We harvested Chambourcin grapes from our young vines on September 7 (Labor Day)- a bit early, as we are going to try and make some rose wine from these.

On September 13 we picked all of our Vidal Blanc grapes.  This was our first harvest from these vines and we are looking forward to some white wine experiments.  Next year, we should have a lot more as the vines mature.

And finally on the weekend of September 19 and 20, we picked the remaining Chambourcin grapes.  It kept us busy all month!  Now comes the clean up of the bird netting, the harvest bins and all equipment maintenance.

Saturday, September 5, 2015

Greenhouse turned Shadehouse

We planted Morning Glories along one side of the greenhouse and tied bailer twine from ground anchors to the top of the greenhouse roof.  The plants just found their way - and once they reached the top, they grew downwards.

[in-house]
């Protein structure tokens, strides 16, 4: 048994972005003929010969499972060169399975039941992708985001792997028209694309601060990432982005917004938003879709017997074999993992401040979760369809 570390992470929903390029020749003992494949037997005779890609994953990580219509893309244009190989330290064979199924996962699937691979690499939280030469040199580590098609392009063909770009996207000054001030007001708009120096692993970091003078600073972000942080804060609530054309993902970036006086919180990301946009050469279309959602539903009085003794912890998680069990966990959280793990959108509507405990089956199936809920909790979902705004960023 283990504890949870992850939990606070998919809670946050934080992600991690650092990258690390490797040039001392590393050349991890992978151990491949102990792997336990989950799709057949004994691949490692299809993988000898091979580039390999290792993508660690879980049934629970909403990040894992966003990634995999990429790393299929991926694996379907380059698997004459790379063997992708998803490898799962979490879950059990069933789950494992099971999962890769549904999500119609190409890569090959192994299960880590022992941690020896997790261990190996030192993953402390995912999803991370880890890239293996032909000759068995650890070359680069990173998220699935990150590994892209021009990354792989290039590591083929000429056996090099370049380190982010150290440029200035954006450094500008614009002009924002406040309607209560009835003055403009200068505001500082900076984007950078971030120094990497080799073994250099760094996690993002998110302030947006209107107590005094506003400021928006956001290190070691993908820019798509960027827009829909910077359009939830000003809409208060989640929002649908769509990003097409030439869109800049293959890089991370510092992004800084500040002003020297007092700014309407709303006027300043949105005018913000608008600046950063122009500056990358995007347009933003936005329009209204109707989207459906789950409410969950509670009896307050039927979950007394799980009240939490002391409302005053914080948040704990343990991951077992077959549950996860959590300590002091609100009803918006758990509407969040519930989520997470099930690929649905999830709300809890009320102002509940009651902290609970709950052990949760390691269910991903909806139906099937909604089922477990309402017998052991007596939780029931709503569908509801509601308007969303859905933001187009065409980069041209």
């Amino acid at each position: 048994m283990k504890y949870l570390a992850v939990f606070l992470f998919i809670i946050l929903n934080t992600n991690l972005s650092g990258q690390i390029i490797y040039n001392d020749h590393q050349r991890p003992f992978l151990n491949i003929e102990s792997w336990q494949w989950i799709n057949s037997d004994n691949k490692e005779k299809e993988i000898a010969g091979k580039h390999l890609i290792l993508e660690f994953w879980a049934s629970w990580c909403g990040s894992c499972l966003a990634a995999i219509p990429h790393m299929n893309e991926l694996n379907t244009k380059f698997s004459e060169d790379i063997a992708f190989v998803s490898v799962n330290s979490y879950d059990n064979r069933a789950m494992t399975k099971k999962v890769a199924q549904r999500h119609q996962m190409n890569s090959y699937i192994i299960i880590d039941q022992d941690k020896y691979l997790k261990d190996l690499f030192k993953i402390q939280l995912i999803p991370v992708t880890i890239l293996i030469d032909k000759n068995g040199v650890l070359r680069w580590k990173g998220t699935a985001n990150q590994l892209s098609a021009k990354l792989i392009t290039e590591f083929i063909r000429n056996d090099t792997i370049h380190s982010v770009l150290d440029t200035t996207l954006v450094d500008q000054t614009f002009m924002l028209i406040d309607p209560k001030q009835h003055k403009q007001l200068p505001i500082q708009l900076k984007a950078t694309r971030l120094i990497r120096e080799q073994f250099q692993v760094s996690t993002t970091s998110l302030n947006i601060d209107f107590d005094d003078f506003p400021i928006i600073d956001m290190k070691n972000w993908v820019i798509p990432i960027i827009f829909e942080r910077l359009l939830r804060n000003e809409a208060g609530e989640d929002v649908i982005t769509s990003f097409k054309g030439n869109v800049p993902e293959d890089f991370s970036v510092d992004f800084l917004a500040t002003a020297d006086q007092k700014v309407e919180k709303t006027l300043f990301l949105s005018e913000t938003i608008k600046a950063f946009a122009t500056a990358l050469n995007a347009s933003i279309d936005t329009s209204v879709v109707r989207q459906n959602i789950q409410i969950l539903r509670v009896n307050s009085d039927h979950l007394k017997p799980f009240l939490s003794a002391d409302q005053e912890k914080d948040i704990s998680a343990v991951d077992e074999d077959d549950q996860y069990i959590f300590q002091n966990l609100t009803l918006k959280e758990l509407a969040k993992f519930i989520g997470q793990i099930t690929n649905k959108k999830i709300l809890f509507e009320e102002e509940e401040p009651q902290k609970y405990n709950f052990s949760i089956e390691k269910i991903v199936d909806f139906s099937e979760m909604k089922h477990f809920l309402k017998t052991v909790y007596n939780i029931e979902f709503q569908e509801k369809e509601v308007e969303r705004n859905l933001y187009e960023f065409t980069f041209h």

Saturday, August 29, 2015

Major Equipment Overhaul

We took our crusher/destemmer to get sandblasted and then had it re-coated.  All the bearings were replaced in it as well.  It looks brand-new and runs like a finely tuned machine :)

Newly coated stand for
the Crusher-Destemmer 
Newly coated

We also took our basket press apart and Jens made new oak slats from scratch, which Jeff sanded and coated with several layers of food grade finish.  All crush pad equipment underwent its annual maintenance regiment as we prepare for harvest 2015!!.

Basket slats are drying in
the tractor shed
Assembly of basket started